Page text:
How do I protect my business from security threats?

Cyber-criminals change tactics constantly. A multilayered security approach is your best defense against next-generation threats.

7 types of physical protection in data center

Maintaining physical protection of your data can be just as important as cybersecurity. Physical threats can involve theft of hardware or attempts to sabotage a data center. Ways to mitigate physical threats in data centers include:

Checkpoints

Gates and fences

24x7x365 on-site personnel

Badge/photo ID access

Biometric access screening

Secure cages

Full-building video capture

Establish a cybersecurity framework

The National Institute of Standards and Technology (NIST) Cybersecurity Framework (CSF) is a popular structure of standards, guidelines, and best practices guiding strategy in organizations. The five actionable steps are:

Identify

Your most valuable and vulnerable workloads: mission-critical data, financial data, highly regulated data, etc.

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Protect

Your valuable and vulnerable assets with tools such as multi-factor authentication (MFA), data loss prevention (DLP), next generation firewall NGFW), email protection, and more.

Detect

Incoming threats and attacks using tools such as intrusion detection systems (IDS), antivirus and anti-malware software, log management, and more. Focus on tools that monitor constantly and provide real-time protection.

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Respond

To threats. plan proactively and put a team in place as part of your disaster recovery and business continuity plans.

Recover

Your damaged capabilities and services. Minimize the financial impact on the business, repair lost confidence, and conduct a post-mortem to prevent it from happening again.

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Developing an IT security policy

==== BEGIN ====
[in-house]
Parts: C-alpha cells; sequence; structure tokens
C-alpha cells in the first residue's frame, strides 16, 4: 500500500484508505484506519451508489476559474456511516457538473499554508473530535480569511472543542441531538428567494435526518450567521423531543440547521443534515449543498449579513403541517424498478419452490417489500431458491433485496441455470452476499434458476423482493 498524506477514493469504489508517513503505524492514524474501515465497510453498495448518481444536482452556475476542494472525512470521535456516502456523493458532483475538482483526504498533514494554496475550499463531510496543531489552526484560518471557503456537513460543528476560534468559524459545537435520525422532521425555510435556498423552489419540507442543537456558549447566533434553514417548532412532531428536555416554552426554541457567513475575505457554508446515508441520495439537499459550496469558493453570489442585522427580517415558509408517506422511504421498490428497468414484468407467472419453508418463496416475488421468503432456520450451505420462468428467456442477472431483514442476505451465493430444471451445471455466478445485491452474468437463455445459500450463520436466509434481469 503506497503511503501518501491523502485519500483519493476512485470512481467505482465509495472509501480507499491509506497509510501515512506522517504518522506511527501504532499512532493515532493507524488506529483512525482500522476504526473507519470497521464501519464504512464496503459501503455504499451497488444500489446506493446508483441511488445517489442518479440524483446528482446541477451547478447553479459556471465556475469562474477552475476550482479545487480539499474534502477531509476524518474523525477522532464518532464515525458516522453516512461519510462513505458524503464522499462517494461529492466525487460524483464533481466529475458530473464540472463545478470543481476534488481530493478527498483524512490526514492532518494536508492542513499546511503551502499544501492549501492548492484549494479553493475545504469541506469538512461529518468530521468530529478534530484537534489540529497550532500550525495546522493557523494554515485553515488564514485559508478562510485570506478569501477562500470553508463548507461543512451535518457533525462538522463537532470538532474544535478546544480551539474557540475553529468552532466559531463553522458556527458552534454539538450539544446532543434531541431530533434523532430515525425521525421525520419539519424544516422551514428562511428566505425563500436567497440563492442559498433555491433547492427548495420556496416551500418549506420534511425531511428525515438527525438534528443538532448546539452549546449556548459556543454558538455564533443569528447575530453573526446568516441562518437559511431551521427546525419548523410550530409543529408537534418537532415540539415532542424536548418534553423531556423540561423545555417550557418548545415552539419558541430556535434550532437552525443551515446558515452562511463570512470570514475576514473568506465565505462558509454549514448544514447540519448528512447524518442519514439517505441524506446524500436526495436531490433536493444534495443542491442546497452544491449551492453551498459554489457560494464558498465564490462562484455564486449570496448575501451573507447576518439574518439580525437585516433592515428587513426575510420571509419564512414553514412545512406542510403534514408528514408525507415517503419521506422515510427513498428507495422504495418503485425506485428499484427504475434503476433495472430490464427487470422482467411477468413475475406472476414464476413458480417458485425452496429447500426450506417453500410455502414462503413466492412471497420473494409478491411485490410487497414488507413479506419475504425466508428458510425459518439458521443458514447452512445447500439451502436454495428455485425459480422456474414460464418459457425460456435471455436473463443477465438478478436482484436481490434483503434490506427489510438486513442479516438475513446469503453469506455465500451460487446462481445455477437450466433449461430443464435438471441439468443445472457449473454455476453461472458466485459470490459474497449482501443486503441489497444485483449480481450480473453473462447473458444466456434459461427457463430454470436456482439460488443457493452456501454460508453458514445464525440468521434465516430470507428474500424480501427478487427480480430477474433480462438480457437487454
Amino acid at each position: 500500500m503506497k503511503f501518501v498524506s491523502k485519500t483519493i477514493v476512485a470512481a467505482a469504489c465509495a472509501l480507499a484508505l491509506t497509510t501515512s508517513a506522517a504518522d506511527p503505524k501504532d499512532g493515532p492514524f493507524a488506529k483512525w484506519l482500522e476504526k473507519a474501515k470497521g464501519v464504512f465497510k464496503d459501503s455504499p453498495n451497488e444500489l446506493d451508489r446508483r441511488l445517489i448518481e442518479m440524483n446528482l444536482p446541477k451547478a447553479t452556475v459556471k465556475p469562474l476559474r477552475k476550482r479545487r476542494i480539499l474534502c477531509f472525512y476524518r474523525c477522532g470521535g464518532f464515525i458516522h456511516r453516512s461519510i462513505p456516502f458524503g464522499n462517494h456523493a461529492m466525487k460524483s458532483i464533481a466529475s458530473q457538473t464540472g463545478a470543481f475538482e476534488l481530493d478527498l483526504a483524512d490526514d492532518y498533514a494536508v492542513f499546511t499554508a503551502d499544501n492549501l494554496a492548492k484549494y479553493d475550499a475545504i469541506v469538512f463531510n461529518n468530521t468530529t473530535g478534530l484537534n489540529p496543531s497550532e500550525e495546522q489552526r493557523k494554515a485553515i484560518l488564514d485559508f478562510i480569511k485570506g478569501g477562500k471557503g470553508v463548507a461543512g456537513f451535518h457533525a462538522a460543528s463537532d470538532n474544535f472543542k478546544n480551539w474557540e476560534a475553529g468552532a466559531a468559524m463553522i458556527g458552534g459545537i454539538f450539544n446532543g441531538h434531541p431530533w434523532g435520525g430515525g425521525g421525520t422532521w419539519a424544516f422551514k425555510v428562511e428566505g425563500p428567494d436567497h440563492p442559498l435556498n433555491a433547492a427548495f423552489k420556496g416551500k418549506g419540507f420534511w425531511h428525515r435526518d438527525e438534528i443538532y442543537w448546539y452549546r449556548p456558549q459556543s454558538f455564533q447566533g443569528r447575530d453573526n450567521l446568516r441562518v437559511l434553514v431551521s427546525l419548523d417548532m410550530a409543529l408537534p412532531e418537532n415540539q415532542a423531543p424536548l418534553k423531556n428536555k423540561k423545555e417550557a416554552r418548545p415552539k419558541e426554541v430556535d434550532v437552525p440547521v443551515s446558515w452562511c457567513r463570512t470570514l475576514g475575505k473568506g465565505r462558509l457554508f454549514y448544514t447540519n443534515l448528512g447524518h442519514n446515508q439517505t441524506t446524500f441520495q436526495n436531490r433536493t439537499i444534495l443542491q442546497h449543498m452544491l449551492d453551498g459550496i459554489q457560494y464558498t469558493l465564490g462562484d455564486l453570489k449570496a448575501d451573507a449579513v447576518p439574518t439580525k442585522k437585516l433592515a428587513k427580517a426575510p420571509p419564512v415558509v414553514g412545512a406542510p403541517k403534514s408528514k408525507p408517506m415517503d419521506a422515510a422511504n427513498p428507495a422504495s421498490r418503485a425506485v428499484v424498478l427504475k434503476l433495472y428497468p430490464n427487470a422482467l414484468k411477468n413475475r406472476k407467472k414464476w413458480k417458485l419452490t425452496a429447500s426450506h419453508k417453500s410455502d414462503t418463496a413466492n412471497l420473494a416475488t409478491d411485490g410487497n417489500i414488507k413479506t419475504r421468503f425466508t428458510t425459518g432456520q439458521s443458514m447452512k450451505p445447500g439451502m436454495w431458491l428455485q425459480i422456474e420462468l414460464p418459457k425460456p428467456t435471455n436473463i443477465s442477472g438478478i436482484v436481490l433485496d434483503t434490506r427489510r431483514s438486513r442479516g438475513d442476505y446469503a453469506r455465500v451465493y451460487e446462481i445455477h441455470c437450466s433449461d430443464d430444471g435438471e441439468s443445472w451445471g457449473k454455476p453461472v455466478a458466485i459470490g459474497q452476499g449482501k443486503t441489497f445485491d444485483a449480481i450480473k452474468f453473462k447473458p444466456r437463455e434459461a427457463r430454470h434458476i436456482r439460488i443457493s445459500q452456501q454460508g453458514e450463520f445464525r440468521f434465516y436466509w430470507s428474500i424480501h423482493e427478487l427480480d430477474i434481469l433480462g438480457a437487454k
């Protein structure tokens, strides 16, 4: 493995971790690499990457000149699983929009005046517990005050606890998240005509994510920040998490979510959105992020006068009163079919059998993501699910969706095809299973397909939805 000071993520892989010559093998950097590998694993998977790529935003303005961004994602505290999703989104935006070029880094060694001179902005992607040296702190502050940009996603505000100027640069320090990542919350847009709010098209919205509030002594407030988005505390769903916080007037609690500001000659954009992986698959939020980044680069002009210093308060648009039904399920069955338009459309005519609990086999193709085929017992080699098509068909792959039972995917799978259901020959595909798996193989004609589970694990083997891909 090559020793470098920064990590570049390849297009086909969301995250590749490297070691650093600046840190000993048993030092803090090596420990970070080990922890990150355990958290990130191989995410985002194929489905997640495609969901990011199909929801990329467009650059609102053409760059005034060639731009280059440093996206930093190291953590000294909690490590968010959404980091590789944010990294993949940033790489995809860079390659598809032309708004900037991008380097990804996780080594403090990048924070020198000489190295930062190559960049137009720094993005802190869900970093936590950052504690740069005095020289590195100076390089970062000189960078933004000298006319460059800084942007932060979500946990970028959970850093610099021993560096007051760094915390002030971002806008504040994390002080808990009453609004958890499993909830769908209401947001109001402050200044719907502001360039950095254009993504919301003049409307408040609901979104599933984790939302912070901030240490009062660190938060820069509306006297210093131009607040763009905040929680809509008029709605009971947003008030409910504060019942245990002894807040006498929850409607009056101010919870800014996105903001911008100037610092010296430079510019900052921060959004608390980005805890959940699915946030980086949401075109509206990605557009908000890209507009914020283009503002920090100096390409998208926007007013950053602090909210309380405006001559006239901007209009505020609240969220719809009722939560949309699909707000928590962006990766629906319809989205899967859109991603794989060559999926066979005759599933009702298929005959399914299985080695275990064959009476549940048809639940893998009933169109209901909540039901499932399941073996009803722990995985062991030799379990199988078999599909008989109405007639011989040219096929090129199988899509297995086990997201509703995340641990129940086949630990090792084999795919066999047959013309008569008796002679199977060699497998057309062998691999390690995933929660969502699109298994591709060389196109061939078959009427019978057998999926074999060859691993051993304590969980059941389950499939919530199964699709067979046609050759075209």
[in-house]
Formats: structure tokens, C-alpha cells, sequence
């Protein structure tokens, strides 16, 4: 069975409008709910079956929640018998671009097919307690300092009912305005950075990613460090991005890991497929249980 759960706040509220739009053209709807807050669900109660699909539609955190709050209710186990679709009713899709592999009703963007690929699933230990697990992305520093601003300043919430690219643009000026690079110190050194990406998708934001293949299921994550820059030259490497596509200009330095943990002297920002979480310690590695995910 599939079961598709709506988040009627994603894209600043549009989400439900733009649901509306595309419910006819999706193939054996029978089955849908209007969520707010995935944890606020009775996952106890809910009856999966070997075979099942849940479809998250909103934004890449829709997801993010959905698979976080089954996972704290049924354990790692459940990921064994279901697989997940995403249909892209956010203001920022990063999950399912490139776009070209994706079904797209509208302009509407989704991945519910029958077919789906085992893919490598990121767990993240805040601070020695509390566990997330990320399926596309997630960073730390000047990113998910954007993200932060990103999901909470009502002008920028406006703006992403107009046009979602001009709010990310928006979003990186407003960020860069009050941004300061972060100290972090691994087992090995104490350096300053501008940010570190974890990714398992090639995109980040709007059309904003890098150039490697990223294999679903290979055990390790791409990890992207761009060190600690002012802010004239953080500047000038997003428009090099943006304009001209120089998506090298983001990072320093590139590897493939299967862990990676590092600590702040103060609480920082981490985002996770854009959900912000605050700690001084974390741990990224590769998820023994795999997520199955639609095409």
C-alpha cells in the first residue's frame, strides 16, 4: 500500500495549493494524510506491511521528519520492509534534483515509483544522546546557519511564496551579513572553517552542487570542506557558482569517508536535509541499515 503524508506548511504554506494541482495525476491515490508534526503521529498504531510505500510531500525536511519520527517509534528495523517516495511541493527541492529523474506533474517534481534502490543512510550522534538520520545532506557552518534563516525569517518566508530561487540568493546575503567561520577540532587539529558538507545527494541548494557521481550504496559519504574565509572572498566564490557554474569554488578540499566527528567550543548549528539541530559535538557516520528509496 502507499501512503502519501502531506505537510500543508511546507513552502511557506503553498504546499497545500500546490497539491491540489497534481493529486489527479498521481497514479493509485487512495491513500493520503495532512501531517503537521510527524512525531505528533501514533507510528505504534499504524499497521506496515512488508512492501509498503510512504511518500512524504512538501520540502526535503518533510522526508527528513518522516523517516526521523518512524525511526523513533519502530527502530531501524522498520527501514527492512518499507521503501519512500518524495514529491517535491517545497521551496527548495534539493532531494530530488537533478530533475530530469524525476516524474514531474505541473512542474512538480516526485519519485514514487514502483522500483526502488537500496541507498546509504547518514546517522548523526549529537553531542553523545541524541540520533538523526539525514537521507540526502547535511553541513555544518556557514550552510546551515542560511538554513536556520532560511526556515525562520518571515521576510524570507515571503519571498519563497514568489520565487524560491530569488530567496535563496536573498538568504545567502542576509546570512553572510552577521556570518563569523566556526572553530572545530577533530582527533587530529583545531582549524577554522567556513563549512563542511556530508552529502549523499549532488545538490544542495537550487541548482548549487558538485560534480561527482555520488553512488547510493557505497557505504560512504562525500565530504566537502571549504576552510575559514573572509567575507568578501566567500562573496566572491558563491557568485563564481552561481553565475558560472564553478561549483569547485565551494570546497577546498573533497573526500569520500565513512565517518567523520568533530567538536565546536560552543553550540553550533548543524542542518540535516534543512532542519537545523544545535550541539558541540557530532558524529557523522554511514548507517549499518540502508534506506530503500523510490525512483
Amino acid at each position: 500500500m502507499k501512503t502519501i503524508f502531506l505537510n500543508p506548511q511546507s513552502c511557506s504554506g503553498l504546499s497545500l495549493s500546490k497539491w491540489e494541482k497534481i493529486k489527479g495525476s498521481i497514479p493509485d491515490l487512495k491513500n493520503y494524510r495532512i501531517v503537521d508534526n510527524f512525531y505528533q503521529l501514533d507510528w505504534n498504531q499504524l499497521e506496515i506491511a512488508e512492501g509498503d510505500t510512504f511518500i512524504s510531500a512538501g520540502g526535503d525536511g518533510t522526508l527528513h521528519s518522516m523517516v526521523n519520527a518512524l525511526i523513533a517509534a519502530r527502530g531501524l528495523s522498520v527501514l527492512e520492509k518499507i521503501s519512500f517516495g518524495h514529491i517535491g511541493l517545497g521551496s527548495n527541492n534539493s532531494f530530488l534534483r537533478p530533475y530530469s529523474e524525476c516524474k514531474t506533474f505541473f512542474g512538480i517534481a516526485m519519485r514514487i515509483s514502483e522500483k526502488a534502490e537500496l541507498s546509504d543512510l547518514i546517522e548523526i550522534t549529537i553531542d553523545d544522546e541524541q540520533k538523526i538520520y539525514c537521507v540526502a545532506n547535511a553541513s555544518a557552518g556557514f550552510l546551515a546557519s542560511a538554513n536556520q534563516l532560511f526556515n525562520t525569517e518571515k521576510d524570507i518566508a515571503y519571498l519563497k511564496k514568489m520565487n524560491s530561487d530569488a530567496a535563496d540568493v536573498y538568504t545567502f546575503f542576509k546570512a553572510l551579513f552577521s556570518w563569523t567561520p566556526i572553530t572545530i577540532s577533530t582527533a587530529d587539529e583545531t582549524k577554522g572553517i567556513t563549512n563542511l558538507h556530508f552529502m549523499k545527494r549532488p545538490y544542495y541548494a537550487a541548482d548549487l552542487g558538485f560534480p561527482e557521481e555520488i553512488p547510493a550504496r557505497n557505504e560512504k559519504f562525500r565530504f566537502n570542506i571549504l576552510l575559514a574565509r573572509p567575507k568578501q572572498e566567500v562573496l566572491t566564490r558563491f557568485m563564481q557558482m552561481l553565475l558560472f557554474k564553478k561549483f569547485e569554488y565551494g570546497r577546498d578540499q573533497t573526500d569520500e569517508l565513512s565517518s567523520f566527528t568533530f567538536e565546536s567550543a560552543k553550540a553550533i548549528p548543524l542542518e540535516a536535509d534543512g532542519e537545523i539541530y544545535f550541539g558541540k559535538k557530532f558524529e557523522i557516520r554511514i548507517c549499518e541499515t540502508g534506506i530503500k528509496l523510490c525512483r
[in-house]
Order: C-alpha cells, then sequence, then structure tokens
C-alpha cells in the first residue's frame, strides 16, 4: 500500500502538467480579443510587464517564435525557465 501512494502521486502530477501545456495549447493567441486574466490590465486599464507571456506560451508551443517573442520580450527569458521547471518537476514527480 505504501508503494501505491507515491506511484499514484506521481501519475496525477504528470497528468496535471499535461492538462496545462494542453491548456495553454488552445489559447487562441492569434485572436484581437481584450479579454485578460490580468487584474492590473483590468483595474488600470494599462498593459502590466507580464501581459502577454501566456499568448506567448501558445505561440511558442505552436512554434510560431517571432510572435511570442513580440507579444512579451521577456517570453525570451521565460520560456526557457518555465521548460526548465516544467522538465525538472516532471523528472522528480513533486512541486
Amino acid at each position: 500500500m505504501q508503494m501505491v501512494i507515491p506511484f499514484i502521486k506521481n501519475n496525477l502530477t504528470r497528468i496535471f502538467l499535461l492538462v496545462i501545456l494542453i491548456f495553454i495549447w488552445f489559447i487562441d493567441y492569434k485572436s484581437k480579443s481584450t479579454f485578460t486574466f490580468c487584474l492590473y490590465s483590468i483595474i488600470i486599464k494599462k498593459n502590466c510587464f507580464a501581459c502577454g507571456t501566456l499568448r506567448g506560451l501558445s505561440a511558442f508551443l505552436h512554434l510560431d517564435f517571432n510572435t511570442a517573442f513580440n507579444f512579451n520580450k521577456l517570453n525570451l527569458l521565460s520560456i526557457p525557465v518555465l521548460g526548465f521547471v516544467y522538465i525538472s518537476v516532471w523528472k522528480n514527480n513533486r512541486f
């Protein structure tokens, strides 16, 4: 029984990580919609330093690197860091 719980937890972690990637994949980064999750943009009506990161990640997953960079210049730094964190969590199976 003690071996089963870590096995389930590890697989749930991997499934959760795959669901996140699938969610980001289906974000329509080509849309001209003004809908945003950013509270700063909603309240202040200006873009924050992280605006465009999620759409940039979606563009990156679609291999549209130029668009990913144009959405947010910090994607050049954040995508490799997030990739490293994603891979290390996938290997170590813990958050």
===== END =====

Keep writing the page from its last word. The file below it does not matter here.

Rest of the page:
Organizations who have incident response (IR) preparedness can save $2 million during a breach. Developing an IT security policy helps you save money and shows your overall commitment to protecting your technology and data critical to your business functions and infrastructure.

An IT security policy is a critical part of a comprehensive strategy. Of course, a policy is nothing without effective implementation, which is best supported by a security-first culture. Mandating a foundation of security throughout the organization is one of the best ways to ensure your security policy is effective. Educating employees regularly, locking down workstations when not in use, and changing passwords regularly are a few things to include in a strong policy.

Choosing the best managed security service provider (MSSP)

If you outsource some security functions to the right provider, you can:

Ensure your cloud solutions are secure

Improve your security posture with certified personnel

Meet compliance mandates

Improve the productivity of your employees

Gain critical insight on the state of your security

Getting started on your journey to the right provider for your business doesn’t need to be difficult. The right partner can help you achieve your goals and give you peace of mind. TierPoint’s security services support your comprehensive strategy in three ways.

Customizing IT security solutions for you

As a leading managed security service provider (MSSP), TierPoint helps organizations like yours plan for and limit the impact of threats to data, applications, and infrastructure. Our IT security services let you customize your solution to safeguard each layer within your environment.

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Enabling digital transformation

At TierPoint, we build our solutions around security, rather than the other way around. Our architects and engineers use a proactive, security-first approach that helps ensure your data is secure by design. We collaborate with you and customize solutions to help ensure protection for your data, applications, and infrastructure. We’ll meet you where you are in your digital transformation journey.

Providing responsive partnership

TierPoint’s customer-first mindset makes it a responsive partner in the planning, implementation, and maintenance of your solution. From planning to implementation and beyond, you’ll get 24×7 support from our responsive experts.

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Make sure you have the right mix of solutions to secure your workloads and data.